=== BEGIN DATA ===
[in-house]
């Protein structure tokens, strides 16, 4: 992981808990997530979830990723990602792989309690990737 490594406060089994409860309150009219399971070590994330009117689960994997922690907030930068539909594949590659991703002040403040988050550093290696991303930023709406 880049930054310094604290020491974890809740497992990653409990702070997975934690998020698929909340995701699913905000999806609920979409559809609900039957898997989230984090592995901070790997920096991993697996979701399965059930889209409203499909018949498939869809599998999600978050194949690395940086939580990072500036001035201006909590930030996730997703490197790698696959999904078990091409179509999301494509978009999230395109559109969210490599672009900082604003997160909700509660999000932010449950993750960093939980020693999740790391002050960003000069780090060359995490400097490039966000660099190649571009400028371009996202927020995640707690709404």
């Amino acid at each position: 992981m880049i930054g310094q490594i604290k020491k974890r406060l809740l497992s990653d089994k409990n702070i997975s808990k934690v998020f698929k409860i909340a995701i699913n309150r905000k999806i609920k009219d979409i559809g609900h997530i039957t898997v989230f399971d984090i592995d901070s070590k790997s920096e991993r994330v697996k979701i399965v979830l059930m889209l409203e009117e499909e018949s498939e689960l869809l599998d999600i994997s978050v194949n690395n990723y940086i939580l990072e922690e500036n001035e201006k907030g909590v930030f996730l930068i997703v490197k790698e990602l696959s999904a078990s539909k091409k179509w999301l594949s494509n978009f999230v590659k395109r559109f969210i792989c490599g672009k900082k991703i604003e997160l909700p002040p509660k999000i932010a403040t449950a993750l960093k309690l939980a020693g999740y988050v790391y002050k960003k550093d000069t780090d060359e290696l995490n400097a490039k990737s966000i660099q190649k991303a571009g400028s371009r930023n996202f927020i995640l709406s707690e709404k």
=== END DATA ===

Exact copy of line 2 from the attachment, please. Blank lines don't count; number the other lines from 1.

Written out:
């Protein structure tokens, strides 16, 4: 992981808990997530979830990723990602792989309690990737 490594406060089994409860309150009219399971070590994330009117689960994997922690907030930068539909594949590659991703002040403040988050550093290696991303930023709406 880049930054310094604290020491974890809740497992990653409990702070997975934690998020698929909340995701699913905000999806609920979409559809609900039957898997989230984090592995901070790997920096991993697996979701399965059930889209409203499909018949498939869809599998999600978050194949690395940086939580990072500036001035201006909590930030996730997703490197790698696959999904078990091409179509999301494509978009999230395109559109969210490599672009900082604003997160909700509660999000932010449950993750960093939980020693999740790391002050960003000069780090060359995490400097490039966000660099190649571009400028371009996202927020995640707690709404």